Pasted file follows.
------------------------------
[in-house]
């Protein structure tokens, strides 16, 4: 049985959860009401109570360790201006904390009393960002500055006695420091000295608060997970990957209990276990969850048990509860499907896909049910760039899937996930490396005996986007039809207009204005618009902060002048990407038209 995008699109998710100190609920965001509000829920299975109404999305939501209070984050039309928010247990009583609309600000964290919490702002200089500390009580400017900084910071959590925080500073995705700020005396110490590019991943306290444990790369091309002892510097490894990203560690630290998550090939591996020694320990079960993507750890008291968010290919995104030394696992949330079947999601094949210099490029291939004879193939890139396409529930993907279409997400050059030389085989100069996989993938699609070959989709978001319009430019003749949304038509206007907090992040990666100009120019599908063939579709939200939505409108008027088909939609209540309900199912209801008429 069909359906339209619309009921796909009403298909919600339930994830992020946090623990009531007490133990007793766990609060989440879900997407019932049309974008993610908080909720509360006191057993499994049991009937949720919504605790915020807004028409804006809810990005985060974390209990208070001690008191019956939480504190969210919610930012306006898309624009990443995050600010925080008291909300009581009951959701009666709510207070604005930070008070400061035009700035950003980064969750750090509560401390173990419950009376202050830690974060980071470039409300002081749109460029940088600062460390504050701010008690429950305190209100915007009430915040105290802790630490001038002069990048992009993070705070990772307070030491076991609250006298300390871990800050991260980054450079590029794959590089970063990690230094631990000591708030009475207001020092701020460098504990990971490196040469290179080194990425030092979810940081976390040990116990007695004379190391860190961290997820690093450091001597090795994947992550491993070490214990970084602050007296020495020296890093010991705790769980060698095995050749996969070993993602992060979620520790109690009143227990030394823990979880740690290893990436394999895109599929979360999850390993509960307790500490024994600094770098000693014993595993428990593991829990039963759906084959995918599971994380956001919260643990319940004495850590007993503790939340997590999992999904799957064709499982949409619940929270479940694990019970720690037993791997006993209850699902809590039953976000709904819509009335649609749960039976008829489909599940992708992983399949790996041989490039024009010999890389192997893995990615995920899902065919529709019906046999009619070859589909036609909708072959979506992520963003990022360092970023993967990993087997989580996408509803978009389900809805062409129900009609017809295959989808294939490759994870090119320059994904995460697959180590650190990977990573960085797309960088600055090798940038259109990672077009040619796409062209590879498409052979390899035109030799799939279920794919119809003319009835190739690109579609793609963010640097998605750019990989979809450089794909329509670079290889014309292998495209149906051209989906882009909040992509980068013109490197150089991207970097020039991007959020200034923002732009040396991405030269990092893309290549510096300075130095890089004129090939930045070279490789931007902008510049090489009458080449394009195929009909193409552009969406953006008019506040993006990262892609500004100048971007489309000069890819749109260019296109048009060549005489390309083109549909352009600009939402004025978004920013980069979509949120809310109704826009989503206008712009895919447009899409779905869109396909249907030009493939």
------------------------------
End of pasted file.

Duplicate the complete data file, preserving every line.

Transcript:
[in-house]
């Protein structure tokens, strides 16, 4: 049985959860009401109570360790201006904390009393960002500055006695420091000295608060997970990957209990276990969850048990509860499907896909049910760039899937996930490396005996986007039809207009204005618009902060002048990407038209 995008699109998710100190609920965001509000829920299975109404999305939501209070984050039309928010247990009583609309600000964290919490702002200089500390009580400017900084910071959590925080500073995705700020005396110490590019991943306290444990790369091309002892510097490894990203560690630290998550090939591996020694320990079960993507750890008291968010290919995104030394696992949330079947999601094949210099490029291939004879193939890139396409529930993907279409997400050059030389085989100069996989993938699609070959989709978001319009430019003749949304038509206007907090992040990666100009120019599908063939579709939200939505409108008027088909939609209540309900199912209801008429 069909359906339209619309009921796909009403298909919600339930994830992020946090623990009531007490133990007793766990609060989440879900997407019932049309974008993610908080909720509360006191057993499994049991009937949720919504605790915020807004028409804006809810990005985060974390209990208070001690008191019956939480504190969210919610930012306006898309624009990443995050600010925080008291909300009581009951959701009666709510207070604005930070008070400061035009700035950003980064969750750090509560401390173990419950009376202050830690974060980071470039409300002081749109460029940088600062460390504050701010008690429950305190209100915007009430915040105290802790630490001038002069990048992009993070705070990772307070030491076991609250006298300390871990800050991260980054450079590029794959590089970063990690230094631990000591708030009475207001020092701020460098504990990971490196040469290179080194990425030092979810940081976390040990116990007695004379190391860190961290997820690093450091001597090795994947992550491993070490214990970084602050007296020495020296890093010991705790769980060698095995050749996969070993993602992060979620520790109690009143227990030394823990979880740690290893990436394999895109599929979360999850390993509960307790500490024994600094770098000693014993595993428990593991829990039963759906084959995918599971994380956001919260643990319940004495850590007993503790939340997590999992999904799957064709499982949409619940929270479940694990019970720690037993791997006993209850699902809590039953976000709904819509009335649609749960039976008829489909599940992708992983399949790996041989490039024009010999890389192997893995990615995920899902065919529709019906046999009619070859589909036609909708072959979506992520963003990022360092970023993967990993087997989580996408509803978009389900809805062409129900009609017809295959989808294939490759994870090119320059994904995460697959180590650190990977990573960085797309960088600055090798940038259109990672077009040619796409062209590879498409052979390899035109030799799939279920794919119809003319009835190739690109579609793609963010640097998605750019990989979809450089794909329509670079290889014309292998495209149906051209989906882009909040992509980068013109490197150089991207970097020039991007959020200034923002732009040396991405030269990092893309290549510096300075130095890089004129090939930045070279490789931007902008510049090489009458080449394009195929009909193409552009969406953006008019506040993006990262892609500004100048971007489309000069890819749109260019296109048009060549005489390309083109549909352009600009939402004025978004920013980069979509949120809310109704826009989503206008712009895919447009899409779905869109396909249907030009493939």